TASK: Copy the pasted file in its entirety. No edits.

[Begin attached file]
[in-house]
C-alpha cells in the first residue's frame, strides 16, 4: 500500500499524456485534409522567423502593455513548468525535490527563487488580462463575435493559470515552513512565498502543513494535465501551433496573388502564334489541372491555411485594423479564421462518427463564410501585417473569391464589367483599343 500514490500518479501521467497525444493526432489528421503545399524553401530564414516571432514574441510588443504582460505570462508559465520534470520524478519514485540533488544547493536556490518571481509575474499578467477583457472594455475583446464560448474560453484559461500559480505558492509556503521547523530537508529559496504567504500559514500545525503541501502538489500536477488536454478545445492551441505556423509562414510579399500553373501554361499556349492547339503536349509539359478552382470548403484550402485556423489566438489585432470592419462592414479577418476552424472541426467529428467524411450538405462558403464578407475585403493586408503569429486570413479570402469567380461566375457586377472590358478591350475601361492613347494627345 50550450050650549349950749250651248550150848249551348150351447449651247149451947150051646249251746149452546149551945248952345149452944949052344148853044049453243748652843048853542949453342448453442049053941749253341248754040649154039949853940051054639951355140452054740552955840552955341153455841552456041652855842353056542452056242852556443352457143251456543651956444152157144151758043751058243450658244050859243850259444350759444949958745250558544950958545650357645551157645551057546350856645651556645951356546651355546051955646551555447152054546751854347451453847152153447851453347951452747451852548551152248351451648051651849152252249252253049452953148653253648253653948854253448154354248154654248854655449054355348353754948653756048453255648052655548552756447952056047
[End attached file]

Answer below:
[in-house]
C-alpha cells in the first residue's frame, strides 16, 4: 500500500499524456485534409522567423502593455513548468525535490527563487488580462463575435493559470515552513512565498502543513494535465501551433496573388502564334489541372491555411485594423479564421462518427463564410501585417473569391464589367483599343 500514490500518479501521467497525444493526432489528421503545399524553401530564414516571432514574441510588443504582460505570462508559465520534470520524478519514485540533488544547493536556490518571481509575474499578467477583457472594455475583446464560448474560453484559461500559480505558492509556503521547523530537508529559496504567504500559514500545525503541501502538489500536477488536454478545445492551441505556423509562414510579399500553373501554361499556349492547339503536349509539359478552382470548403484550402485556423489566438489585432470592419462592414479577418476552424472541426467529428467524411450538405462558403464578407475585403493586408503569429486570413479570402469567380461566375457586377472590358478591350475601361492613347494627345 50550450050650549349950749250651248550150848249551348150351447449651247149451947150051646249251746149452546149551945248952345149452944949052344148853044049453243748652843048853542949453342448453442049053941749253341248754040649154039949853940051054639951355140452054740552955840552955341153455841552456041652855842353056542452056242852556443352457143251456543651956444152157144151758043751058243450658244050859243850259444350759444949958745250558544950958545650357645551157645551057546350856645651556645951356546651355546051955646551555447152054546751854347451453847152153447851453347951452747451852548551152248351451648051651849152252249252253049452953148653253648253653948854253448154354248154654248854655449054355348353754948653756048453255648052655548552756447952056047